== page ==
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Home Depot just gave the worst excuse ever for giving away customer data

Why did Home Depot share customer data with Meta? The reason really isn't that great

It looks like the home improvement giant Home Depot Canada could use a little sprucing up.

According to reports from our neighbors to the north, Home Depot constantly shared customers’ data with meta, the parent company of Facebook and Instagram, without getting the appropriate consent, per an investigation by the federal privacy commissioner.

Sundry Photography / Shutterstock

“It is unlikely that Home Depot customers would have expected that their personal information would be shared with a third-party social media platform simply because they opted for an electronic receipt,” commissioner Philippe Dufresne said in a press release on Thursday, Jan. 26.

Dufresne went into further detail at a press conference, calling it a violation of Canada’s Personal Information Protection and Electronic Documents Act (PIPEDA), a law aimed at protecting data privacy by placing rules on how organizations can collect, use, and share information. Basically, Home Depot Canada broke it.

“They did not obtain valid, meaningful consent,” said Dufresne, who warned other companies using similar practices that they need to stop. “This report is a reminder to all companies. … Our sense is this technique is…widely used.”

Per the Toronto Star, Dufresne said Home Depot used “consent fatigue” for not letting customers know at checkout that any email addresses they provided would be shared with Meta in accordance with Canada’s policy.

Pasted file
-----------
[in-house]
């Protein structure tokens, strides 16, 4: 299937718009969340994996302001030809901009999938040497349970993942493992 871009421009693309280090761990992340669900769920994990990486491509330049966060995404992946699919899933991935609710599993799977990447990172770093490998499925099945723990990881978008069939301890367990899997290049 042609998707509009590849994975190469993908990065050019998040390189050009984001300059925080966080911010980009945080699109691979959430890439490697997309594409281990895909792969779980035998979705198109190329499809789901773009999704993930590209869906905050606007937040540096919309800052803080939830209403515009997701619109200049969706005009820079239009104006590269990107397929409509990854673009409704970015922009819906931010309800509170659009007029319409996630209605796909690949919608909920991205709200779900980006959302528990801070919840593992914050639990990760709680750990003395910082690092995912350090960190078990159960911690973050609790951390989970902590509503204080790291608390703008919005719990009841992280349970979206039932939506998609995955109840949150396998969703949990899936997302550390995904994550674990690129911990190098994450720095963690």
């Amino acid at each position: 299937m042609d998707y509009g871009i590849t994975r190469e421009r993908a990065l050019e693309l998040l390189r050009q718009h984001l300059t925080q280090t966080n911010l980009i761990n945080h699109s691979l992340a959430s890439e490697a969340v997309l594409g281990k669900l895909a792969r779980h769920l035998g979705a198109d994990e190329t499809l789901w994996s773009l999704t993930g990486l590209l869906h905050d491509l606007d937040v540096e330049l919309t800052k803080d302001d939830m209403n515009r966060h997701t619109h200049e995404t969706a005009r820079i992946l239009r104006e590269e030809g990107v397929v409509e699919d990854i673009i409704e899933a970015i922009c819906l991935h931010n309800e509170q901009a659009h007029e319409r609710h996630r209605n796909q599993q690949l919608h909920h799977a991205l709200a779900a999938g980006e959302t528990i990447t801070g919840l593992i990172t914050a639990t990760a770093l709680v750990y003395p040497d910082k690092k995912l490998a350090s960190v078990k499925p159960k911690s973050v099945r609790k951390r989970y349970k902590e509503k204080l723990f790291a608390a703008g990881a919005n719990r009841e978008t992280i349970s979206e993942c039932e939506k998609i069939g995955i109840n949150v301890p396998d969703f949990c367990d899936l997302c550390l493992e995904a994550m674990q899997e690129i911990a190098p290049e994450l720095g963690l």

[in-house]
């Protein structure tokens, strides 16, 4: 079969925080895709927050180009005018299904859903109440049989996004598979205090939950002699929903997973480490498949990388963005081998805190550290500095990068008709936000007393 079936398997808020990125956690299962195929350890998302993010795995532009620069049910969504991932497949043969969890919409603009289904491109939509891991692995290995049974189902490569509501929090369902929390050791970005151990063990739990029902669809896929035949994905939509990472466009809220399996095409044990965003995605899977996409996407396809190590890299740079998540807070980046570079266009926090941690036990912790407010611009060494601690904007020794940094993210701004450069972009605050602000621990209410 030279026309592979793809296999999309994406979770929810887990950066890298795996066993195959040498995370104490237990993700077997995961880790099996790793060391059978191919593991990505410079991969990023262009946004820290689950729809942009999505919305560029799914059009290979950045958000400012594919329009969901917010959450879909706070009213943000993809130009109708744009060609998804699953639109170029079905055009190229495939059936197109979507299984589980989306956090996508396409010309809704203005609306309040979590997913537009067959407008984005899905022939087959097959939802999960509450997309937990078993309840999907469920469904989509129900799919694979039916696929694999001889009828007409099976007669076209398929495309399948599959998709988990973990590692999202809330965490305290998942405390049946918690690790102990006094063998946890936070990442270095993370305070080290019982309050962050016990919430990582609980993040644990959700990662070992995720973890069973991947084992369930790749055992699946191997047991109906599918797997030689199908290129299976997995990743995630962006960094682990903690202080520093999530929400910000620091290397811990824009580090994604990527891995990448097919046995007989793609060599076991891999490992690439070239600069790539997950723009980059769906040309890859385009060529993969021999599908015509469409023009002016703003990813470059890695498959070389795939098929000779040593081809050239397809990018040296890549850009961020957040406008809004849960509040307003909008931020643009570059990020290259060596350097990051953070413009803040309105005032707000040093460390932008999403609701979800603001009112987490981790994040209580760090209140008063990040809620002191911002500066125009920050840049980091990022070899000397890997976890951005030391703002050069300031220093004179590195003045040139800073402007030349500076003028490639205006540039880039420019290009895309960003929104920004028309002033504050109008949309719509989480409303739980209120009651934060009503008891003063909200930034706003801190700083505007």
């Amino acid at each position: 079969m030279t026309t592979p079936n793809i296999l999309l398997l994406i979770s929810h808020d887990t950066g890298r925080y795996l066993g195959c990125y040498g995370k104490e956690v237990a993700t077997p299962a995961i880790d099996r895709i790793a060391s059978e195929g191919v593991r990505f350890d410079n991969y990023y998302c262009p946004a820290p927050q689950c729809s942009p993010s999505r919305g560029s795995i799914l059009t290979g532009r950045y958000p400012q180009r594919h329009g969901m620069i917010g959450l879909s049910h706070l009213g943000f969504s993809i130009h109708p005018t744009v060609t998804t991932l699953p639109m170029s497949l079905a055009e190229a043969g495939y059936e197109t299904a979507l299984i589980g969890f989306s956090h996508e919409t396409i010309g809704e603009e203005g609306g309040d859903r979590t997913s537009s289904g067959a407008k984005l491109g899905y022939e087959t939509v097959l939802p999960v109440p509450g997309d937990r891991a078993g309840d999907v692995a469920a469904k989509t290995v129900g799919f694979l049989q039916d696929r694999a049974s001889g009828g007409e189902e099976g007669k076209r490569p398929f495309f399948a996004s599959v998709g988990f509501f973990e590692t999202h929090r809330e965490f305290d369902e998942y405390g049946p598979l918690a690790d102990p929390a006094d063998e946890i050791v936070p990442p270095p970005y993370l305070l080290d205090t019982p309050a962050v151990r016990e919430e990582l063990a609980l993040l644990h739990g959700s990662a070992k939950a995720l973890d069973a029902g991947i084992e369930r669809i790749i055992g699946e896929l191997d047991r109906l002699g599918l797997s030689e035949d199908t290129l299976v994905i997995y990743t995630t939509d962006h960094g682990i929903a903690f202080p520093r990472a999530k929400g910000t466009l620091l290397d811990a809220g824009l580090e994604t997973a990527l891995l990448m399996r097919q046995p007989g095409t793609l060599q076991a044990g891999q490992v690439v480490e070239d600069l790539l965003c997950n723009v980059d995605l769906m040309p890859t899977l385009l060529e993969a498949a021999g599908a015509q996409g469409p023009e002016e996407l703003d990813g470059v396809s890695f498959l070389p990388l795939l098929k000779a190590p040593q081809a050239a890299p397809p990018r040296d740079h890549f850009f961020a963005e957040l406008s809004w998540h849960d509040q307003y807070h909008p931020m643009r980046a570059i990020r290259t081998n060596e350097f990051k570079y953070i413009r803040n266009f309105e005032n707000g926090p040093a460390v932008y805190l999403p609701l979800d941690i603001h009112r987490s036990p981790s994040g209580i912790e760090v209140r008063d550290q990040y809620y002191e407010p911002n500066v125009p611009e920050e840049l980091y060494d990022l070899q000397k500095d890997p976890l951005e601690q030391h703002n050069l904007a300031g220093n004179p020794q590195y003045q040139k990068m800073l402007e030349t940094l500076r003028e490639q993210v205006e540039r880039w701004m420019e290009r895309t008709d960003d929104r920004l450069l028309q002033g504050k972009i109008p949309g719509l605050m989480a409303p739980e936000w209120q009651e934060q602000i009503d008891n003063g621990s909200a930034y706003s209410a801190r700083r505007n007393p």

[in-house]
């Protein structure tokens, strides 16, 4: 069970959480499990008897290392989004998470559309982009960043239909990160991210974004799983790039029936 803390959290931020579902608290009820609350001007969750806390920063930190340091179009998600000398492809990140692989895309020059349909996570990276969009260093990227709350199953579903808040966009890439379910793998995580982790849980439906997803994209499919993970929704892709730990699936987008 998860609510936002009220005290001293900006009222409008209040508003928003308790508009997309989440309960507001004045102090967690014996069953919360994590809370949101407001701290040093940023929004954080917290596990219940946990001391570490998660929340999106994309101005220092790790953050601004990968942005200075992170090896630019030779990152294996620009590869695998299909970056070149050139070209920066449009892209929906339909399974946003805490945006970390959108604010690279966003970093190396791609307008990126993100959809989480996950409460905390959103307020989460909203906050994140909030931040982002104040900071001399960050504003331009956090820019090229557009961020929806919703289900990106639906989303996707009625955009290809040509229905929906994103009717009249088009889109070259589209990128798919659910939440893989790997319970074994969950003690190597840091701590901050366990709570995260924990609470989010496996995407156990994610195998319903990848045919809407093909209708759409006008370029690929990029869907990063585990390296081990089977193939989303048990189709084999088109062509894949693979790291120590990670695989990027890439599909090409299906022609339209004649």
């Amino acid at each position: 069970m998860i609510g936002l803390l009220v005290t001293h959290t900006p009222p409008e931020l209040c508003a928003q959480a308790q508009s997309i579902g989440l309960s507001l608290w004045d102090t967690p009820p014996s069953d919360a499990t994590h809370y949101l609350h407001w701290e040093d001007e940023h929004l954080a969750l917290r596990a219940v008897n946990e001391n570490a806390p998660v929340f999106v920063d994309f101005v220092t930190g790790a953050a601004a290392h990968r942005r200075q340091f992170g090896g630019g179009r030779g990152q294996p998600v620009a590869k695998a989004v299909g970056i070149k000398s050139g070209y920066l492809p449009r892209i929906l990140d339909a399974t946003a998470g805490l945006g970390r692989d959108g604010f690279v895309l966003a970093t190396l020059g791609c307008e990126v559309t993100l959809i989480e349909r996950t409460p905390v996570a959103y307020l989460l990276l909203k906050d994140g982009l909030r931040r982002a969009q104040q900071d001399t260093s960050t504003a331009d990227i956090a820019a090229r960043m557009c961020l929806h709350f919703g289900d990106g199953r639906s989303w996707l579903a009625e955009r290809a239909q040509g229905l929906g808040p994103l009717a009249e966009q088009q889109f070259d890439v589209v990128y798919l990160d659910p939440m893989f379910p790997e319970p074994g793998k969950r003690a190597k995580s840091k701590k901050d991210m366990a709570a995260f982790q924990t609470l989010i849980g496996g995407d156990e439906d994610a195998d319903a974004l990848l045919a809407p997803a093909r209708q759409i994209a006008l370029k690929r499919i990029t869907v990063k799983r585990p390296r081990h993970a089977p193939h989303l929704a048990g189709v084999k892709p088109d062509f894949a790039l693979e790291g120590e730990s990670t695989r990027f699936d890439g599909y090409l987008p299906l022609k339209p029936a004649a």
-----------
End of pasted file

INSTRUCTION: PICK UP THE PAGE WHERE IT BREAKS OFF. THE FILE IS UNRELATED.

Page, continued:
Home Depot’s emailed a statement to the outlet The Toronto Star was more buttoned up. In response to the commissioner’s findings, the juggernaut retailer said it only shared “non-essential information” via a Meta analytics tool. A rep from the retail giant also said the company stopped sharing this information when contacted by Dufresne’s office. Dufresne confirmed the business stopped sharing data with Meta in October 2022.

“We value and respect the privacy of our customers and are committed to the responsible collection and use of information,” the company said. “We’ll continue to work closely with the Office of the Privacy Commissioner of Canada.”

Meta declined to give a statement to the Star.

The privacy commissioner cannot fine Home Depot under Canadian law but can investigate further and recommend action. Currently, Canada’s legislatures are considering the Artificial Intelligence and Data Act, which would allow the federal privacy commissioner to fine businesses that breach the PIPEDA.

For now, experts suspect a class-action lawsuit against Meta and Home Depot Canada is likely.

Reddit is ready for it, too. In the r/technology subreddit, one person commented, “Everyone get ready for your 8-cent check from the class action suit.”

The snarkiness was palatable.

“How large will the fine be compared to the income? .000001%?” said another.

Others aren’t buying “consent fatigue.”

“What…is ‘consent fatigue?’ If you’re tired or if it’s too much to be asking for consent for the practice, you stop the practice, not the asking for consent part,” ranted another.

And then, the snarkiness continued.

“I wonder what they would have to say about ‘payment fatigue.’ You know, it gets really tiring to pay for all those items from shops,” someone wrote.

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